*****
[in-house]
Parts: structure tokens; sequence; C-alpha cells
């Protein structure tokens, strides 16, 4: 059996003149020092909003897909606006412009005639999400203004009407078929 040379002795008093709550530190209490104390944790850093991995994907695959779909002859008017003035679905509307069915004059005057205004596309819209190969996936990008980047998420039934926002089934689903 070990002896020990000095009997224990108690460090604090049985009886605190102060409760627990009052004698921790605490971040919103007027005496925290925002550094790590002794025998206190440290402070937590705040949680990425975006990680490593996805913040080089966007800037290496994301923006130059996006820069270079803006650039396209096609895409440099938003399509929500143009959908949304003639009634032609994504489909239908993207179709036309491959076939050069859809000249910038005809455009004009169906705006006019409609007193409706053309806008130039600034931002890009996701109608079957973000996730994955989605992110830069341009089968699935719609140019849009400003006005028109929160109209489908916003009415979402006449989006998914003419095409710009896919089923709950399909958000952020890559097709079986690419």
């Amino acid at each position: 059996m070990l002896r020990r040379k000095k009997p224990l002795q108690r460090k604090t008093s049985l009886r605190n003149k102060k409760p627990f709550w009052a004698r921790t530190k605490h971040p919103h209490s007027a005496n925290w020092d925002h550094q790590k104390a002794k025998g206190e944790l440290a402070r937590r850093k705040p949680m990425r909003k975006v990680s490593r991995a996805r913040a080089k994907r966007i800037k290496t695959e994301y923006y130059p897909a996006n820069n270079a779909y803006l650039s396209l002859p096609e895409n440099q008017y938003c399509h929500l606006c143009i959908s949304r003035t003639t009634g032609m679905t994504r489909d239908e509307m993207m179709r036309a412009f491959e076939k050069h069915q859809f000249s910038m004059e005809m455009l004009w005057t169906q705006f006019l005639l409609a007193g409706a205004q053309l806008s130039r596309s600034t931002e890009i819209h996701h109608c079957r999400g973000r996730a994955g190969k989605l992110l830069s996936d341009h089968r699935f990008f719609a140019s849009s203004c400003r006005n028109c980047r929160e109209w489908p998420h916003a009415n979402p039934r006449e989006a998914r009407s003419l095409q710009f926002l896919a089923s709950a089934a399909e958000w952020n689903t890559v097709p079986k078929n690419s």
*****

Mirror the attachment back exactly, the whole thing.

[in-house]
Parts: structure tokens; sequence; C-alpha cells
């Protein structure tokens, strides 16, 4: 059996003149020092909003897909606006412009005639999400203004009407078929 040379002795008093709550530190209490104390944790850093991995994907695959779909002859008017003035679905509307069915004059005057205004596309819209190969996936990008980047998420039934926002089934689903 070990002896020990000095009997224990108690460090604090049985009886605190102060409760627990009052004698921790605490971040919103007027005496925290925002550094790590002794025998206190440290402070937590705040949680990425975006990680490593996805913040080089966007800037290496994301923006130059996006820069270079803006650039396209096609895409440099938003399509929500143009959908949304003639009634032609994504489909239908993207179709036309491959076939050069859809000249910038005809455009004009169906705006006019409609007193409706053309806008130039600034931002890009996701109608079957973000996730994955989605992110830069341009089968699935719609140019849009400003006005028109929160109209489908916003009415979402006449989006998914003419095409710009896919089923709950399909958000952020890559097709079986690419």
């Amino acid at each position: 059996m070990l002896r020990r040379k000095k009997p224990l002795q108690r460090k604090t008093s049985l009886r605190n003149k102060k409760p627990f709550w009052a004698r921790t530190k605490h971040p919103h209490s007027a005496n925290w020092d925002h550094q790590k104390a002794k025998g206190e944790l440290a402070r937590r850093k705040p949680m990425r909003k975006v990680s490593r991995a996805r913040a080089k994907r966007i800037k290496t695959e994301y923006y130059p897909a996006n820069n270079a779909y803006l650039s396209l002859p096609e895409n440099q008017y938003c399509h929500l606006c143009i959908s949304r003035t003639t009634g032609m679905t994504r489909d239908e509307m993207m179709r036309a412009f491959e076939k050069h069915q859809f000249s910038m004059e005809m455009l004009w005057t169906q705006f006019l005639l409609a007193g409706a205004q053309l806008s130039r596309s600034t931002e890009i819209h996701h109608c079957r999400g973000r996730a994955g190969k989605l992110l830069s996936d341009h089968r699935f990008f719609a140019s849009s203004c400003r006005n028109c980047r929160e109209w489908p998420h916003a009415n979402p039934r006449e989006a998914r009407s003419l095409q710009f926002l896919a089923s709950a089934a399909e958000w952020n689903t890559v097709p079986k078929n690419s």